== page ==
What does the EU-UK Trade and Cooperation Agreement mean for UK science?
The EU-UK Trade and Cooperation Agreement and accompanying Joint Declaration on Participation in Union Programmes signed in December 2020 allow the UK to participate in the ninth EU Framework Programme, Horizon Europe, as an associated country. This gives UK based researchers access to the European Research Council (ERC), Marie Skłodowska-Curie Actions (MSCA), grant funding from the European Innovation Council (EIC), as well as the right to participate in and lead consortia with EU and international partners. Beyond Horizon Europe, the agreement also allows the UK access to Euratom Research and Training, the International Thermonuclear Experimental Reactor (ITER) facility, the Copernicus Earth observation programme, and the EU’s Satellite Surveillance and Tracking services. The Joint Declaration confirmed that the protocol on UK association is agreed in principle. The UK will become an associated country once the protocol is signed.
Why is this important?
As a European science nation, the UK is part of a highly successful common endeavour that has brought significant advances to scientific knowledge and benefited people across Europe and the rest of the world. Maintaining a close partnership with the EU – the UK’s biggest and fastest growing scientific collaborator in terms of co-authorship – means that we continue to benefit from each other’s strengths. Explore our case studies on the value of applying for EU research funding.
What is Horizon Europe?
Horizon Europe is the EU’s ninth multiannual Framework Programme for research and innovation. It is the largest programme of its kind anywhere in the world, with a total budget of €95 billion. UK participation in its predecessor Horizon 2020 and earlier Framework Programmes was guaranteed by the UK’s membership of the EU.
What does it mean to be an associated country?
Association to Horizon Europe entitles UK participants to apply for grants and continue to form and lead consortia with international partners on equivalent terms to EU-based participants.
Is the European Research Council (ERC) part of Horizon Europe?
Yes. Association to Horizon Europe means that UK participants have full access to the European Research Council.
Which Horizon Europe schemes can the UK access as an associated country?
The UK can participate in all pillars of Horizon Europe with the exception of the European Innovation Council (EIC) equity fund. Schemes that UK participants have access to include:
- European Research Council (ERC)
- Marie Skłodowska-Curie Actions (MSCA)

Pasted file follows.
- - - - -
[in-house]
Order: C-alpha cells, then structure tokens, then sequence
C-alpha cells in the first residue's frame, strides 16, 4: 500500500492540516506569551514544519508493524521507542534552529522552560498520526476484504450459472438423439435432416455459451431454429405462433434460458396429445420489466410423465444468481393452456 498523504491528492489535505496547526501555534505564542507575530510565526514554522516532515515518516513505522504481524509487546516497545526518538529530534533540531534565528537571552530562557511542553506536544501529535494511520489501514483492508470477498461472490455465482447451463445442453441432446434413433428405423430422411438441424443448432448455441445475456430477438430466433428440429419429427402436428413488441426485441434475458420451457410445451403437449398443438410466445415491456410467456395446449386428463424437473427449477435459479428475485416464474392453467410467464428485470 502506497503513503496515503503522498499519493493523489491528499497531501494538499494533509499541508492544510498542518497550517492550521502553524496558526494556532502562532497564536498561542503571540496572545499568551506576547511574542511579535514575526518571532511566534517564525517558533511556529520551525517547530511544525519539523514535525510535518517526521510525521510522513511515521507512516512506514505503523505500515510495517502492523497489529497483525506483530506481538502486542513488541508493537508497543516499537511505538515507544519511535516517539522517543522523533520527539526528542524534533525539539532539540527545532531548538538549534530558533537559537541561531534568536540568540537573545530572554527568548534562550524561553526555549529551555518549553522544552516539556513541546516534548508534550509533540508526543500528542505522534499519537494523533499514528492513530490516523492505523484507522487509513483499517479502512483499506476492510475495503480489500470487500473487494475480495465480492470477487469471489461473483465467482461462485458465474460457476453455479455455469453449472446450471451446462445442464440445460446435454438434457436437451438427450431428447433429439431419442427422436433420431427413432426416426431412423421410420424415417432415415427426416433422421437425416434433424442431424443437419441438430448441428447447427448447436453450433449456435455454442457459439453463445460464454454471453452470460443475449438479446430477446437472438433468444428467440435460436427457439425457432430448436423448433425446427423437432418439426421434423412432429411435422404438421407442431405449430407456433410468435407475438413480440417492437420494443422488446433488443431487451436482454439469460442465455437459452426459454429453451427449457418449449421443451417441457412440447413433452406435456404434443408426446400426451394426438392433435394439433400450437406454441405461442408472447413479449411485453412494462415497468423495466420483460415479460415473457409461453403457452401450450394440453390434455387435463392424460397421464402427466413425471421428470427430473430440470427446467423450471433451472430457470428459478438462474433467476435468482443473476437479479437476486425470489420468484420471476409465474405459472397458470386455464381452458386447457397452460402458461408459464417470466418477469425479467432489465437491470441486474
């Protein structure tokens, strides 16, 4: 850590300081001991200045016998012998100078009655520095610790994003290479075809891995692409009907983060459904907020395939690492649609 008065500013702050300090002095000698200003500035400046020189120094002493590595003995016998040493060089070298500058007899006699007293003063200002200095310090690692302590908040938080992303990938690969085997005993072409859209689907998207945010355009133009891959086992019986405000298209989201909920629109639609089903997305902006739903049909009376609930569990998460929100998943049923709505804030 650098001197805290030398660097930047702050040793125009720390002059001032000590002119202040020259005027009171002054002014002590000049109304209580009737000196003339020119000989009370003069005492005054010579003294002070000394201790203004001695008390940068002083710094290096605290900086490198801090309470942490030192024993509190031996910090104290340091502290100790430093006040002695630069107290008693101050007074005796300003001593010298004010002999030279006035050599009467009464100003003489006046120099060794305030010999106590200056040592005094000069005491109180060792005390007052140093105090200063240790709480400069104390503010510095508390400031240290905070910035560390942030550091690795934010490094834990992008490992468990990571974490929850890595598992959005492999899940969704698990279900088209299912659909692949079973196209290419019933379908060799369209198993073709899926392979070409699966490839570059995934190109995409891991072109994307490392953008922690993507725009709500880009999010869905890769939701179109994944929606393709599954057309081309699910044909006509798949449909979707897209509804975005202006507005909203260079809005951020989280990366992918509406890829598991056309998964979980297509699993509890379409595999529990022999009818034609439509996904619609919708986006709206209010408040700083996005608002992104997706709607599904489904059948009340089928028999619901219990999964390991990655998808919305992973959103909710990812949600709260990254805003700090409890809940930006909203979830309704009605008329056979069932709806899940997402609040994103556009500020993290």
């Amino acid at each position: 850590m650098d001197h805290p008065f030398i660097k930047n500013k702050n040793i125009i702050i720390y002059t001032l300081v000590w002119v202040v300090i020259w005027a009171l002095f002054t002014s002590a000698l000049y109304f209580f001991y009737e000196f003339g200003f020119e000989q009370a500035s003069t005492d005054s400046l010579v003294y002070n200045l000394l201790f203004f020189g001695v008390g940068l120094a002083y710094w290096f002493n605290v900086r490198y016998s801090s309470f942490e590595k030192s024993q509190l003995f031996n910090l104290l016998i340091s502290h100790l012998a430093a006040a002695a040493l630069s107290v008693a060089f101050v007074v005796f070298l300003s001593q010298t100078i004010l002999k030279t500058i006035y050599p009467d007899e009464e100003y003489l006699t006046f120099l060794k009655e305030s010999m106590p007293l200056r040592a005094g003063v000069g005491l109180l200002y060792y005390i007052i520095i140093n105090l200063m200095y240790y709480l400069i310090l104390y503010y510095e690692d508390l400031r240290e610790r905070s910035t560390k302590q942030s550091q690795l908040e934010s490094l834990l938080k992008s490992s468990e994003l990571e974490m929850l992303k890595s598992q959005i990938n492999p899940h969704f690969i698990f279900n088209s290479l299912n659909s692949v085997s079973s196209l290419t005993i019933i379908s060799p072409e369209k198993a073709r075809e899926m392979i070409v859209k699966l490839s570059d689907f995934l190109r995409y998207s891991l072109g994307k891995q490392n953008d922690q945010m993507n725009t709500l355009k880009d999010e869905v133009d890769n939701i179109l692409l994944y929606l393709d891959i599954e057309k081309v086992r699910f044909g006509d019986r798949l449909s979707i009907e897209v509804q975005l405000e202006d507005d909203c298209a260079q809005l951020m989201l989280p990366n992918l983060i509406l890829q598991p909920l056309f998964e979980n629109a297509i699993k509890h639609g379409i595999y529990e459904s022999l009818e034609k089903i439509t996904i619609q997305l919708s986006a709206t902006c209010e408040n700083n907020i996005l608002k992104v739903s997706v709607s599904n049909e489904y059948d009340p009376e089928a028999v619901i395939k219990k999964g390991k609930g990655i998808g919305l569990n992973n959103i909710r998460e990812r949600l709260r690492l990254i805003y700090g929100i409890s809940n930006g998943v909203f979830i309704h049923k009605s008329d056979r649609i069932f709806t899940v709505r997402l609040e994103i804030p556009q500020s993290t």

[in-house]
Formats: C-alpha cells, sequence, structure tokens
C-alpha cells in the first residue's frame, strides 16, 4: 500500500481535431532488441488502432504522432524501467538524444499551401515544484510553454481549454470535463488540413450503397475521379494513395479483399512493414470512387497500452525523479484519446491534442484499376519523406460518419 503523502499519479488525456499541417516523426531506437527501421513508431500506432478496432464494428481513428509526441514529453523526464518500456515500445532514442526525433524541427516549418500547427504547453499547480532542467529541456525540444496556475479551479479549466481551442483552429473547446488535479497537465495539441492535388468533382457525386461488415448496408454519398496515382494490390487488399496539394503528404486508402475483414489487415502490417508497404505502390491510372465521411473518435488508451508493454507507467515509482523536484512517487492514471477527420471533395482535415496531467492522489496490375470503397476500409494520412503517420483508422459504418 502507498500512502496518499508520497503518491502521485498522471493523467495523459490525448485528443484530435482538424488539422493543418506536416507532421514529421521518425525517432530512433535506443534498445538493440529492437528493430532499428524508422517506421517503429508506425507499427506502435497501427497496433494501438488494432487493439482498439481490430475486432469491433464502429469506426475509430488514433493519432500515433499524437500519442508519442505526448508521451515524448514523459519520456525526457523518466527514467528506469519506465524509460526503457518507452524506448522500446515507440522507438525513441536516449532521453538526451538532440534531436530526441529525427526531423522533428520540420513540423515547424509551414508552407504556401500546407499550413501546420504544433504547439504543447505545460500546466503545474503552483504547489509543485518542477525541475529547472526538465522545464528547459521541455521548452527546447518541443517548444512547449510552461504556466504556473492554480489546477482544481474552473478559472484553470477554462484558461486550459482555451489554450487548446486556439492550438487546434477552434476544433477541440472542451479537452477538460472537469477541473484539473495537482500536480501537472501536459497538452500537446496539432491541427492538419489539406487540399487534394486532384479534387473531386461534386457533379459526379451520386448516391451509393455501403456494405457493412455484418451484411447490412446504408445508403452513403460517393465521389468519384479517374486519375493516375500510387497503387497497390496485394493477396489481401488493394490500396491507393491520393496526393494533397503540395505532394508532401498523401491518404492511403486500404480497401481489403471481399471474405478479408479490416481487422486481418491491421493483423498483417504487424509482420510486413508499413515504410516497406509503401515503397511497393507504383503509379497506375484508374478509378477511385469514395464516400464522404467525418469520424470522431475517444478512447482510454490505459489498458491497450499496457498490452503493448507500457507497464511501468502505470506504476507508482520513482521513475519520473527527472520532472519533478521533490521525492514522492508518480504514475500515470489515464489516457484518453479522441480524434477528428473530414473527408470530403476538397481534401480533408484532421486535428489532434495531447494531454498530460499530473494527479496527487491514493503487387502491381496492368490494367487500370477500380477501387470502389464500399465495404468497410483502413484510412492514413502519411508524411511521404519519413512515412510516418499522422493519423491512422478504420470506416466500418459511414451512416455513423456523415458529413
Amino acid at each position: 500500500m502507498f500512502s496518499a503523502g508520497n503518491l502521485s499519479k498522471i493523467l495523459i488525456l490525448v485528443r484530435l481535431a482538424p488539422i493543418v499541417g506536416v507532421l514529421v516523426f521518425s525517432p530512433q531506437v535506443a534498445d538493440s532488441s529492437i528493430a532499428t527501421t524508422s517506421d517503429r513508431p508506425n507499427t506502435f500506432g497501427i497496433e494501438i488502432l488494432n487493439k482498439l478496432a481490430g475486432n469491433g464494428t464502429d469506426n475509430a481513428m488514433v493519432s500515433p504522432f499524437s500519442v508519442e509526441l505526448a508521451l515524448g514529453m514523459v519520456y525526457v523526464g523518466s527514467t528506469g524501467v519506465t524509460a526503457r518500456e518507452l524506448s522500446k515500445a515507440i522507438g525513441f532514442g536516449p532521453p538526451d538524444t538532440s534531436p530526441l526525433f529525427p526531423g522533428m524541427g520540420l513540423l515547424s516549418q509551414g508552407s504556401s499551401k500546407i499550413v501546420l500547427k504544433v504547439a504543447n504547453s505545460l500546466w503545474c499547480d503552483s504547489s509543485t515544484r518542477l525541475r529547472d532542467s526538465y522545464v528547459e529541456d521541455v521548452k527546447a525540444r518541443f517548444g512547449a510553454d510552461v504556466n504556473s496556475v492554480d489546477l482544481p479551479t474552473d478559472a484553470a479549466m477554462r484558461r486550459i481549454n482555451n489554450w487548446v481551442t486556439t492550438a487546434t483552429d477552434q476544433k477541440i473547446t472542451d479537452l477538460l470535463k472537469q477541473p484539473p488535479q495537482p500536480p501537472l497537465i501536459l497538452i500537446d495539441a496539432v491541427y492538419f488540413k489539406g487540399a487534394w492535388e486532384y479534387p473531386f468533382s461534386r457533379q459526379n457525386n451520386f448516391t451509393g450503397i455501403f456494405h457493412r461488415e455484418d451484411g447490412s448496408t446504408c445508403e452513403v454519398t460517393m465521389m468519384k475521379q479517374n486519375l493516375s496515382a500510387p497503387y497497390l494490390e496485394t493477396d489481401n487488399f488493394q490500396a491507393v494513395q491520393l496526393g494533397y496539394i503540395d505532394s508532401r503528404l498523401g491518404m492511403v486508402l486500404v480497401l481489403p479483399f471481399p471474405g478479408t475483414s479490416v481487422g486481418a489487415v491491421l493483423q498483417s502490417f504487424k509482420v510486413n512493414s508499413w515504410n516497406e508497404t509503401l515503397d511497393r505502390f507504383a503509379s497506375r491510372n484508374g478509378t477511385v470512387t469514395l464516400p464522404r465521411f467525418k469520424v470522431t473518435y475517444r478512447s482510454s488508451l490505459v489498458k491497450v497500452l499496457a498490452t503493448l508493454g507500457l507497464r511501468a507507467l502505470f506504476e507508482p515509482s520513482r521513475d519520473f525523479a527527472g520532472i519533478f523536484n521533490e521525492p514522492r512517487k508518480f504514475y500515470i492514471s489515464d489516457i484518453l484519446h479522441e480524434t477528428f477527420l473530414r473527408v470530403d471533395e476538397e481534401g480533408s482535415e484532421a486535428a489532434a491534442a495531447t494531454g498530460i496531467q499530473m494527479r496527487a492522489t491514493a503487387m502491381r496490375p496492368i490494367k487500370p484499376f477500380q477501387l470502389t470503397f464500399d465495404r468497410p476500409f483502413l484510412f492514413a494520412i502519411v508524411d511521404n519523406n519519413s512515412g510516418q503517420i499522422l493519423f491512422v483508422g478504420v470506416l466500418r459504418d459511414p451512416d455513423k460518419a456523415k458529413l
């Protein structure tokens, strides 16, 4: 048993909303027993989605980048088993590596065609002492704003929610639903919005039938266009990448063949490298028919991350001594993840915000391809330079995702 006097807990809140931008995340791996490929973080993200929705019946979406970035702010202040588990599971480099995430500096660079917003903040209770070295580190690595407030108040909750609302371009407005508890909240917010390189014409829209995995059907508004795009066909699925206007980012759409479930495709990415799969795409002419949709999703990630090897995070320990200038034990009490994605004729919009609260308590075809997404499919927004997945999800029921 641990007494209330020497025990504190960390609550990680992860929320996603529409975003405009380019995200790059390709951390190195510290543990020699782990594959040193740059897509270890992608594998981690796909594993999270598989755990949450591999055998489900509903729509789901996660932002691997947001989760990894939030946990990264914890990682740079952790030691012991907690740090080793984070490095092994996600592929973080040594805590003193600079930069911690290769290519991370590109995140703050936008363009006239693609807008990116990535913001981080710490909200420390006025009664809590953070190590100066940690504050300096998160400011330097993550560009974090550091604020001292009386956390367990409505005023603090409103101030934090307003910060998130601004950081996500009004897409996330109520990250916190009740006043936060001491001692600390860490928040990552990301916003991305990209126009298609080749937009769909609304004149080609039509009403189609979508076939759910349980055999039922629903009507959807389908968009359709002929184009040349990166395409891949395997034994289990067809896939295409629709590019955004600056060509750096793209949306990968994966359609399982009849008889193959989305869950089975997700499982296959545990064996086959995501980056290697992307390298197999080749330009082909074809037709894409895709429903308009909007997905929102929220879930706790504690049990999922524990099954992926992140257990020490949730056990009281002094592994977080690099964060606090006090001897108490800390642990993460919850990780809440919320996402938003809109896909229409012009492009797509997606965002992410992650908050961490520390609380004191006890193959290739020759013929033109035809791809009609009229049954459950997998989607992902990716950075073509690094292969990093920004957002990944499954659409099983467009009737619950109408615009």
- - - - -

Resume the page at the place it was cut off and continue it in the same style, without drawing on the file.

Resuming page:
- Research Infrastructures
- The thematic Clusters and non-nuclear elements of the Joint Research Council (including Article 187 and 185 partnerships/joint undertakings)
- Grants from the European Innovation Council (EIC)
- European Innovation Ecosystems
- European Institute of Technology and Innovation
What does this mean for Horizon 2020 recipients?
Horizon 2020 and Horizon Europe are separate programmes. The UK-EU Withdrawal Agreement maintains full UK participation in Horizon 2020 for the lifetime of projects. This means that UK participants can continue to receive grants awarded under Horizon 2020 until their end date.
What happens if association continues to be delayed?
The protocol on UK association is yet to be formally adopted owing to wider issues concerning the EU-UK relationship. To provide reassurance to UK-based applicants, the UK government has announced a guarantee to cover the first two waves of Horizon Europe calls until association is formalised. It has also said that the money budgeted for association will be protected in all scenarios and is exploring alternatives to association should they become necessary. Guidance on the guarantee scheme is available on UKRI.org.
Where can I find further information?
The European Commission has published a Q&A on the UK’s participation in Horizon Europe and has an online portal for funding opportunities. Detail on ERC call dates is also available. Further information can be found at GOV.UK, EUROPA.eu, and UKRO.ac.uk.
Can I still apply for Royal Society funding?
The Royal Society remains committed to providing funding for outstanding scientists wherever they are from. The opportunities we offer to researchers from around the world who are either working in the UK or intending to work in the UK are listed below with links to further information.
Early career researchers
Senior career researchers
Researchers with an interest in industry, innovation and/or interdisciplinary research
Researchers with an interest in international research or wishing to be a co-applicant on an international project
Find out more about the Royal Society's work following Brexit
The Royal Society is working to ensure the best outcome for research and innovation following Brexit and support continuing relationships and build new ones across Europe and beyond. Read our Q&As on visas and immigration issues and regulations affecting science. Visit our Brexit and UK science page for more information.
This page was last updated on 25 March 2022